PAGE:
The Social Responsibility Of Business by Milton FriedmanPresentation Transcript
by Milton Friedman The Social Responsibility of Business The Social Responsibility of Business Professor Hector R Rodriguez School of Business Mount Ida College is to Increase Profits
The Corporation and Its Stakeholders
People for the Ethical Treatment of Animals
The Social Responsibility of Business
The Shareholder Primacy Norm
CSR, Citizenship and Sustainability Reporting
The Community and the Corporation
Taxation and Corporate Citizenship
Corporate Philanthropy Programs
Employees and the Corporation
Managing a Diverse Workforce
A Balanced Look at Climate Change
Non-anthropogenic Causes of Climate Change
Sulfates, Urban Warming and Permafrost
The Kyoto Protocol
Green Information Technology
Transportation, Electric Vehicles and the Environment
Carbon Capture and Storage
Solid, Toxic and Hazardous Waste
Forests, Paper and Carbon Sinks
Life Cycle Analysis
Water Use and Management
Course Map – Topics Covered in Course
The most provocative statement of the past half-century on the role of business in society came in an essay in the New York Times , written by Milton Friedman.
In a 1970 Times magazine article, the economist Milton Friedman argued that businesses' sole purpose is to generate profit for shareholders. Moreover, he maintained, companies that did adopt "responsible" attitudes would be faced with more binding constraints than companies that did not, rendering them less competitive.
It remains the basis for many companies' contention today that "corporate social responsibility“ or "sustainable business" are a distraction from their core obligation: to act in their shareholders' best interests. That is, acting "responsibly" risks reducing profits or forgoing revenue in the name of social good.
Source: Milton Friedman, “The Social Responsibility of Business is to Increase its Profits,” New York Times Magazine, September 1970 A Provocative Statement
"What does it mean to say that the corporate executive has a 'social responsibility' in his capacity as businessman?" asked Friedman, “It must mean that he is to act in some way that is not in the interest of his employers.
For example, that he is to refrain from increasing the price of the product in order to contribute to the social objective of preventing inflation.
Or that he is to make expenditures on reducing pollution beyond the amount that is in the best interests of the corporation in order to improve the environment.
Or that he is to hire 'hardcore' unemployed instead of better-qualified available workmen in an effort to reduce poverty.”
Friedman argued that such actions in effect turned executives into public employees or civil servants, levying "taxes" (in the form of corporate money allocated to social causes)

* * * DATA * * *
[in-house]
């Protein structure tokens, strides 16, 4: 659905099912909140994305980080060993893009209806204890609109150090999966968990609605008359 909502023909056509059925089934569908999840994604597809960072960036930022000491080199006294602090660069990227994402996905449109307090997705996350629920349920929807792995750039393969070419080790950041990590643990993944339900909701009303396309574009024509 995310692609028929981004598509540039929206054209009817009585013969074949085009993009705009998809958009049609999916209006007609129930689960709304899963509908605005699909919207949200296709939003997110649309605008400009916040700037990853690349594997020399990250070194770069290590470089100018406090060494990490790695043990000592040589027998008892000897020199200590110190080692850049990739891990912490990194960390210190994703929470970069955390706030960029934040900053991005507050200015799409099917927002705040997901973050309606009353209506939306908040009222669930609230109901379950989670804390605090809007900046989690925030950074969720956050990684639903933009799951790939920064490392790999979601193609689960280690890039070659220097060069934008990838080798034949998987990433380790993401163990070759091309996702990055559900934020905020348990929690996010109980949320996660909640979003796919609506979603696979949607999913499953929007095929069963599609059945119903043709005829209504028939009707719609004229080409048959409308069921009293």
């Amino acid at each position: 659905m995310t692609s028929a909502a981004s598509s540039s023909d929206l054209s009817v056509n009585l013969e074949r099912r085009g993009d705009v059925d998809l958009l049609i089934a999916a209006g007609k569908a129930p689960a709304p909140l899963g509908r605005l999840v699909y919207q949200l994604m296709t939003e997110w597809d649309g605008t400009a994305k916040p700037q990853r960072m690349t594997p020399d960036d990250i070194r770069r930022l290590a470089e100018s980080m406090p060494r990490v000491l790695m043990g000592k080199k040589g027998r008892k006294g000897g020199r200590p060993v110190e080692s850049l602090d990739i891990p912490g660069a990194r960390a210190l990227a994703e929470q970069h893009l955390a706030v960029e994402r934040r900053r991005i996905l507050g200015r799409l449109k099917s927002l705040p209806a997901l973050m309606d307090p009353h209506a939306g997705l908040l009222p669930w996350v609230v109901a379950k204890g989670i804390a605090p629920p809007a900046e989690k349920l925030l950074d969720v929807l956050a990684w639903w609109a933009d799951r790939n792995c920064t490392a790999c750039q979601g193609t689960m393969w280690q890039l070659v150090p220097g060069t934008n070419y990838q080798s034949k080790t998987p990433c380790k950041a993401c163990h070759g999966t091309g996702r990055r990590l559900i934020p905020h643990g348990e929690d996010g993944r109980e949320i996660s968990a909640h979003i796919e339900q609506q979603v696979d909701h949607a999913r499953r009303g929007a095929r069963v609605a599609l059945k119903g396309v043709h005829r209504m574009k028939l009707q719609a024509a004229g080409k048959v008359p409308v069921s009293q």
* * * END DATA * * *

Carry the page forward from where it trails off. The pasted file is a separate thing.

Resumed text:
Business and Social Responsibility Source: Milton Friedman, “The Social Responsibility of Business is to Increase its Profits,” New York Times Magazine, September 1970
We understand that ignoring environmental and social issues can be bad for business.
Companies that pollute their local communities risk poisoning their customers.
Ignoring the state of the local school system risks depleting the pool of qualified workers.
Abusing workers risks higher turnover and training costs, not to mention greater difficultly attracting the most qualified candidates.
In a globalized world however, companies are free to exploit or pollute a local community, then move on to the next place.
Unfettered markets and exploitation-friendly tax schemes reward companies for acting in their own interests in the name of economic growth and competitiveness.
What We Know Now Source: Milton Friedman, “The Social Responsibility of Business is to Increase its Profits,” New York Times Magazine, September 1970
Friedman's philosophy is far from universally shared, even in the business community. In 1979, for example, Quaker Oats president Kenneth Mason, writing in Business Week , declared Friedman's profits-are-everything philosophy "a dreary and demeaning view of the role of business and business leaders in our society." Wrote Mason:
"Making a profit is no more the purpose of a corporation than getting enough to eat is the purpose of life. Getting enough to eat is a requirement of life; life's purpose, one would hope, is somewhat broader and more challenging. Likewise with business and profit.“ Mason went on:
"The moral imperative all of us share in this world is that of getting the best return we can on whatever assets we are privileged to employ; this means all the assets employed – financial, brains, labor, materials, and the land, air, and water employed.“
Note linkages to our Sustainability Management model